Sunday, September 24, 2006

Russ Feingold for President

The President and the Law (1 Letter)

Published: September 24, 2006

To the Editor:

John Yoo, a former deputy assistant attorney general in the Bush administration, acknowledges that President Bush’s unique approach to the law, which the president has insisted is necessary to fight terrorism, is motivated by the “broader’’ goal of strengthening executive power (Op-Ed, Sept. 17).

Mr. Yoo cites this goal as a reason the administration has fought a “pre-emptive’’ war, “data-mined communications in the United States to root out terrorism,’’ detained terrorists without “formal’’ charges and conducted “harsh’’ interrogations.

The agenda includes the reclassification of government information and the withholding of information from Congress and the courts, and has been buttressed by the president’s “signing statements,’’ which Mr. Yoo asserts claim the president’s right not to enforce “unconstitutional’’ laws.

In our system of government, it is the courts that determine the constitutionality of laws, not the president.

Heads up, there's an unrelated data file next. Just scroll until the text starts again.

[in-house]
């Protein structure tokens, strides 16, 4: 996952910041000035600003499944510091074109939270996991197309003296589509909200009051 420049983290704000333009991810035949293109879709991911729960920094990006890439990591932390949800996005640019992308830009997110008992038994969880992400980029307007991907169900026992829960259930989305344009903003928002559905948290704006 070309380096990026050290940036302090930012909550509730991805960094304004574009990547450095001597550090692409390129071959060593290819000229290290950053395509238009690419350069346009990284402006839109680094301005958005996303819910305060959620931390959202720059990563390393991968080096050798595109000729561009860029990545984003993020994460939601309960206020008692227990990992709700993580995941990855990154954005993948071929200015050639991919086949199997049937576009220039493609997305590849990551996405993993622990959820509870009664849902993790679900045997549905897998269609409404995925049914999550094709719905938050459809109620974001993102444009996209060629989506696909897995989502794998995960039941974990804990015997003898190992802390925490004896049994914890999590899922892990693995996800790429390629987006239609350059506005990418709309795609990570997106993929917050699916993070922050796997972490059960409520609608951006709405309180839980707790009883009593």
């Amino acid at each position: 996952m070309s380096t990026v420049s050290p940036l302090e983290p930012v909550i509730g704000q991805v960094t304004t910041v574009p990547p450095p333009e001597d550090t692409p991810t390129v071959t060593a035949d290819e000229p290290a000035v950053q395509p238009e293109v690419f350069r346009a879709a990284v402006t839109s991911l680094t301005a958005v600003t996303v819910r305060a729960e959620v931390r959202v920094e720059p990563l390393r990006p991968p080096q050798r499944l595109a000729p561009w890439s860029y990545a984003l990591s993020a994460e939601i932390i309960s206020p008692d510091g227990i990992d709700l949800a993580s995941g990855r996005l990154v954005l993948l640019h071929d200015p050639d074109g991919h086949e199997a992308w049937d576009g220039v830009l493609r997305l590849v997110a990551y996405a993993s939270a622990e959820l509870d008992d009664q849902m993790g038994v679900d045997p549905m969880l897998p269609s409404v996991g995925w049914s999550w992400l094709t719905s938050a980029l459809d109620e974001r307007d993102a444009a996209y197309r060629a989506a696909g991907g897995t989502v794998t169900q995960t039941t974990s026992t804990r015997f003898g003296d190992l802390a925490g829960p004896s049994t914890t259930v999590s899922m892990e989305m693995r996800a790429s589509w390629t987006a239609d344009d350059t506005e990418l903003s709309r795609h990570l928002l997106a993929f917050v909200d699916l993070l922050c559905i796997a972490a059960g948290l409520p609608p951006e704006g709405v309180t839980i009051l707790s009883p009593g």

But Mr. Yoo takes his argument further, asserting that the president can ignore laws like the Foreign Intelligence Surveillance Act because they have produced “dysfunction.’’ Indeed, according to Mr. Yoo, the president can ignore both laws and judicial decisions that he deems “wrongheaded’’ or “obsolete.’’

These views are clearly offensive to our constitutional system. It is long past time for Congress to reassert its proper role in checking an executive branch that has so little respect for the principles that have sustained our democracy for more than 200 years.

Russ Feingold
U.S. Senator from Wisconsin
Washington, Sept. 19, 2006


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